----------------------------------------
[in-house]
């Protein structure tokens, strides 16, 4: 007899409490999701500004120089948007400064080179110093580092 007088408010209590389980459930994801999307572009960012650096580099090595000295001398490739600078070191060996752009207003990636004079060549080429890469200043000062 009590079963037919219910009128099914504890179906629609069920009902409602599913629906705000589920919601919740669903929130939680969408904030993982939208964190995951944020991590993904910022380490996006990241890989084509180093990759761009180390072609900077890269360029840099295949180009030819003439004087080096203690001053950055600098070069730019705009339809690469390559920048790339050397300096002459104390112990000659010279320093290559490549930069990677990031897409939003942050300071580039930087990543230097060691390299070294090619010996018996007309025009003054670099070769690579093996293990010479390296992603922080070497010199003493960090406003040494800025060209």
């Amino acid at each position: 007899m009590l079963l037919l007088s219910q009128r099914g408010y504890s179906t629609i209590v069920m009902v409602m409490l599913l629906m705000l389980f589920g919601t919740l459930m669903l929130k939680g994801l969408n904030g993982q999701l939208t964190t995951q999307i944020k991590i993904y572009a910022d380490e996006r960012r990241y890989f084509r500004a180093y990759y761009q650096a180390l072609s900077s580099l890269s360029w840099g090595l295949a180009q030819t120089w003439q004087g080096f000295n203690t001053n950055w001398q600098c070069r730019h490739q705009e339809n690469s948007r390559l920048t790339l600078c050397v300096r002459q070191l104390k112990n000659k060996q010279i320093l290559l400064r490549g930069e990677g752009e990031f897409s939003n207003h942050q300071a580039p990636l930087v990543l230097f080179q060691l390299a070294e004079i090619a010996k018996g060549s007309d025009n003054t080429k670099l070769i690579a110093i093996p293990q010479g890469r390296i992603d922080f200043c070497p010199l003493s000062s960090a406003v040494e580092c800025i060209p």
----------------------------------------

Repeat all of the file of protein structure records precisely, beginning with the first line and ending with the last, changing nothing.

[in-house]
């Protein structure tokens, strides 16, 4: 007899409490999701500004120089948007400064080179110093580092 007088408010209590389980459930994801999307572009960012650096580099090595000295001398490739600078070191060996752009207003990636004079060549080429890469200043000062 009590079963037919219910009128099914504890179906629609069920009902409602599913629906705000589920919601919740669903929130939680969408904030993982939208964190995951944020991590993904910022380490996006990241890989084509180093990759761009180390072609900077890269360029840099295949180009030819003439004087080096203690001053950055600098070069730019705009339809690469390559920048790339050397300096002459104390112990000659010279320093290559490549930069990677990031897409939003942050300071580039930087990543230097060691390299070294090619010996018996007309025009003054670099070769690579093996293990010479390296992603922080070497010199003493960090406003040494800025060209």
């Amino acid at each position: 007899m009590l079963l037919l007088s219910q009128r099914g408010y504890s179906t629609i209590v069920m009902v409602m409490l599913l629906m705000l389980f589920g919601t919740l459930m669903l929130k939680g994801l969408n904030g993982q999701l939208t964190t995951q999307i944020k991590i993904y572009a910022d380490e996006r960012r990241y890989f084509r500004a180093y990759y761009q650096a180390l072609s900077s580099l890269s360029w840099g090595l295949a180009q030819t120089w003439q004087g080096f000295n203690t001053n950055w001398q600098c070069r730019h490739q705009e339809n690469s948007r390559l920048t790339l600078c050397v300096r002459q070191l104390k112990n000659k060996q010279i320093l290559l400064r490549g930069e990677g752009e990031f897409s939003n207003h942050q300071a580039p990636l930087v990543l230097f080179q060691l390299a070294e004079i090619a010996k018996g060549s007309d025009n003054t080429k670099l070769i690579a110093i093996p293990q010479g890469r390296i992603d922080f200043c070497p010199l003493s000062s960090a406003v040494e580092c800025i060209p």